Holocaust Memorial Day Marked Through Europe

Holocaust Memorial Day Marked Through Europe

For many decades, the Nazis’ murder of six million European Jews was marked on different dates in different countries on the continent, based on significant wartime dates in each land.

Since 2005, several countries have adopted a uniform date, Jan. 27, the anniversary of the 1945 liberation of the Auschwitz-Birkenau concentration camp. That date was designated by a UN General Assembly resolution.

On Holocaust Remembrance Day this year, which occurred on Monday, memorial ceremonies were held in such places as the Czech Republic, Greece, England, Russia, Germany and Italy.

At Auschwitz itself, the largest-ever delegation from Israel, including about half of the country’s members of Knesset, took part — among the participants were Finance Minister Naftali Bennett and Chief Rabbi David Lau. The delegation was led by Yariv Levin of the Likud-Beiteinu coalition, and Labor Party leader Isaac Herzog.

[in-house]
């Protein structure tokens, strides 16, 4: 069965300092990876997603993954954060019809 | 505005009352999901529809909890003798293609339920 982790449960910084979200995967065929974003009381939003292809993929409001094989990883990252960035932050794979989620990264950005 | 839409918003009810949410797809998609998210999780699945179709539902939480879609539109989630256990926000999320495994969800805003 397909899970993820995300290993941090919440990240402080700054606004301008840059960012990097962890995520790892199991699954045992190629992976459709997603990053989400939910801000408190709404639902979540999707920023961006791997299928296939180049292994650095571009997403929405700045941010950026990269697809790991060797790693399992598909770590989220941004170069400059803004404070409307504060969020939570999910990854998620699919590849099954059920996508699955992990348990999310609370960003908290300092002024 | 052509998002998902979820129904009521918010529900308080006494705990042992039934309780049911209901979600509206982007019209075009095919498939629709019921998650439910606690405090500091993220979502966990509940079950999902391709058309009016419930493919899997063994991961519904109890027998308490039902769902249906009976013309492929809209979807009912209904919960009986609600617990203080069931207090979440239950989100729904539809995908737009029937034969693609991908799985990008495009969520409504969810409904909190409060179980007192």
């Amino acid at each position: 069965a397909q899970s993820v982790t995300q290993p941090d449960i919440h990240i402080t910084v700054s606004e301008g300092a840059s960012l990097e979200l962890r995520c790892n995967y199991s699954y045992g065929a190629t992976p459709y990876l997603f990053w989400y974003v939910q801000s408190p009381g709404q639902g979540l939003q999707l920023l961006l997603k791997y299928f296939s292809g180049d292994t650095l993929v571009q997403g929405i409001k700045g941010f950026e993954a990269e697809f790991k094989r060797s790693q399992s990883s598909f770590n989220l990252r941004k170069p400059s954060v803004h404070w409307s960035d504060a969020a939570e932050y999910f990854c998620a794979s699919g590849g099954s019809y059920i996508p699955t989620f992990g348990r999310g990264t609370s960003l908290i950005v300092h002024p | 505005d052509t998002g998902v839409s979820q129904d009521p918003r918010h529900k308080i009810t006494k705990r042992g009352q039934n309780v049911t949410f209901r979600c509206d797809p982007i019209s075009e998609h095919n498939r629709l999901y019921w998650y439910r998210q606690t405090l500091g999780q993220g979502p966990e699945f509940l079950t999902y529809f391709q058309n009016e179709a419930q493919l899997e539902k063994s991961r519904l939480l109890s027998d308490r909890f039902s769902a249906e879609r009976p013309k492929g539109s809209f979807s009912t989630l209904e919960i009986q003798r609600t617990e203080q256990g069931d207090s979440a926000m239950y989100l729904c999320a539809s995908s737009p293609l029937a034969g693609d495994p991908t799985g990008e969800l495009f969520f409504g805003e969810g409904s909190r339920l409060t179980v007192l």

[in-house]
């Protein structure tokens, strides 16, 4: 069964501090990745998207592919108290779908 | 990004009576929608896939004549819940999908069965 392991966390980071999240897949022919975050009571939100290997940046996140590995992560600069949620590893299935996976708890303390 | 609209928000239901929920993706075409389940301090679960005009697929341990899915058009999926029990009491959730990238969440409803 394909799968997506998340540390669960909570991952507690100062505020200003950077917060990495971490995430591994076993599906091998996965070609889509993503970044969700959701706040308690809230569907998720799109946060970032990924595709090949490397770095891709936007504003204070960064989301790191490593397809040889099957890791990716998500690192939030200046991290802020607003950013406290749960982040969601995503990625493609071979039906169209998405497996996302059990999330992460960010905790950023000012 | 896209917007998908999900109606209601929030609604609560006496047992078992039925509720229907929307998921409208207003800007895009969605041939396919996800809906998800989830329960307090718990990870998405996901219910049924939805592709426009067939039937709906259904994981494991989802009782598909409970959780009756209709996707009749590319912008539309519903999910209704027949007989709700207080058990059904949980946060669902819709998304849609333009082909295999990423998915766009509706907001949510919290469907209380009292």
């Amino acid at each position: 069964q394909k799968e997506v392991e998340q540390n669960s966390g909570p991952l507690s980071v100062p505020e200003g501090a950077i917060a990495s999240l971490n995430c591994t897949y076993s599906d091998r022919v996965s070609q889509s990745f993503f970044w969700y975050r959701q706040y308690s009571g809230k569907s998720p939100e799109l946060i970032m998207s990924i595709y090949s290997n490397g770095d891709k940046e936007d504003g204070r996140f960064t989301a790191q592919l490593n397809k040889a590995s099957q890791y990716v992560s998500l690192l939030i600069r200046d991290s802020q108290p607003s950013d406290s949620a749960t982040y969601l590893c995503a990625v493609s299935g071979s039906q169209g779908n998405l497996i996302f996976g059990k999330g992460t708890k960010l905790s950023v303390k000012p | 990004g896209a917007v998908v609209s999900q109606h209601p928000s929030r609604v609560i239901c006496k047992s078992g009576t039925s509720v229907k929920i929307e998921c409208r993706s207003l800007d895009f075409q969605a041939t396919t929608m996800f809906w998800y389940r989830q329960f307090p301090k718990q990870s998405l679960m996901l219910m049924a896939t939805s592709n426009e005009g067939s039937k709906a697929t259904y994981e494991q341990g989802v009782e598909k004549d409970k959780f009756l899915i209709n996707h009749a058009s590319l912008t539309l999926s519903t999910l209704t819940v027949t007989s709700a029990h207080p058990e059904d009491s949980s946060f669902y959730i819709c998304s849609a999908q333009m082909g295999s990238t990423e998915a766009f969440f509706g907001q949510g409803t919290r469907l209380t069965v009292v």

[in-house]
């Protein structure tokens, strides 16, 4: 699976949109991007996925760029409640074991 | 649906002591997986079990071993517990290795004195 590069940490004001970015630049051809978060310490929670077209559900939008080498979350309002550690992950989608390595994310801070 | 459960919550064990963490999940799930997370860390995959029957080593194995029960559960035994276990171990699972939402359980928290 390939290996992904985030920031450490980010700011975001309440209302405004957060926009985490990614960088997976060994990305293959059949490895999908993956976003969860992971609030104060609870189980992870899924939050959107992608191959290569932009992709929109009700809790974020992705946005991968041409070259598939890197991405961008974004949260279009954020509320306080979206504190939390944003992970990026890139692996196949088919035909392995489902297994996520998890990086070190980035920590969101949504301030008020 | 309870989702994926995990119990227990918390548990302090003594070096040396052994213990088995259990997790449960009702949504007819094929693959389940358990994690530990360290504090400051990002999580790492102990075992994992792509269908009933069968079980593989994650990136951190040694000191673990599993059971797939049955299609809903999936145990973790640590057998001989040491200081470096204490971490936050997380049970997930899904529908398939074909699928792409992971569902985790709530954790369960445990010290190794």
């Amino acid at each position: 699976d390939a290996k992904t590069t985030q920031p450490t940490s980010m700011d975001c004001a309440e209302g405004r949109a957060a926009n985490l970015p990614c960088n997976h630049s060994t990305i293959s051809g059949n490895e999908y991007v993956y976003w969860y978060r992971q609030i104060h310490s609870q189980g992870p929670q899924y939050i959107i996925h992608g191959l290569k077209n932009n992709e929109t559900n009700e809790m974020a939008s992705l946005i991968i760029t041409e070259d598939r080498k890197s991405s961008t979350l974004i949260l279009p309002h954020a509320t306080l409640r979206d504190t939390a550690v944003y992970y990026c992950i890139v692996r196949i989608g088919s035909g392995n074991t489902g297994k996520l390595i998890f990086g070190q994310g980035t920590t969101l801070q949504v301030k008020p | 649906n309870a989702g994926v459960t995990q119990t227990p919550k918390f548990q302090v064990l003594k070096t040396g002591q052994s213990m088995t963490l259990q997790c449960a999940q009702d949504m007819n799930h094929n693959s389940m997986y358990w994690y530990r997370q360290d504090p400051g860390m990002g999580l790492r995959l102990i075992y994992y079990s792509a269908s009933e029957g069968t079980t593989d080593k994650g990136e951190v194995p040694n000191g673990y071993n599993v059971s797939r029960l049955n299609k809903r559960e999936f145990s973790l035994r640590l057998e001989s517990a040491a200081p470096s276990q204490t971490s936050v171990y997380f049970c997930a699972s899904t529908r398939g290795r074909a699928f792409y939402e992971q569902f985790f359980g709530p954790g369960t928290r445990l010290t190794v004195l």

A delegation from the United States was led by Rep. Eric Cantor (R-Va.), joined by lawmakers from 10 European Union member states, and scores of Jewish politicians from around the world.

“When we say ‘Never Again,’ we can say it because there is a Jewish state and a Jewish army,” said Johnny Daniels, a British native who made aliyah a decade ago and coordinated this year’s Auschwitz ceremony as executive director of From the Depths, a Holocaust education organization. “The presence of half the Israeli parliament in Auschwitz is a powerful symbol for that reason.

“This event is bigger than all of us,” Daniels told the Polish Press Agency. “It’s not Israeli, it’s not Polish — it’s international.”

From the Depths is funded mostly by New York philanthropist Stewart Rahr.

Some 800 Polish policemen provided security for the Auschwitz ceremony, which was attended by two dozen Holocaust survivors, above.

The Knesset members also participated in a joint ceremony with the Sejm, Poland’s parliament.


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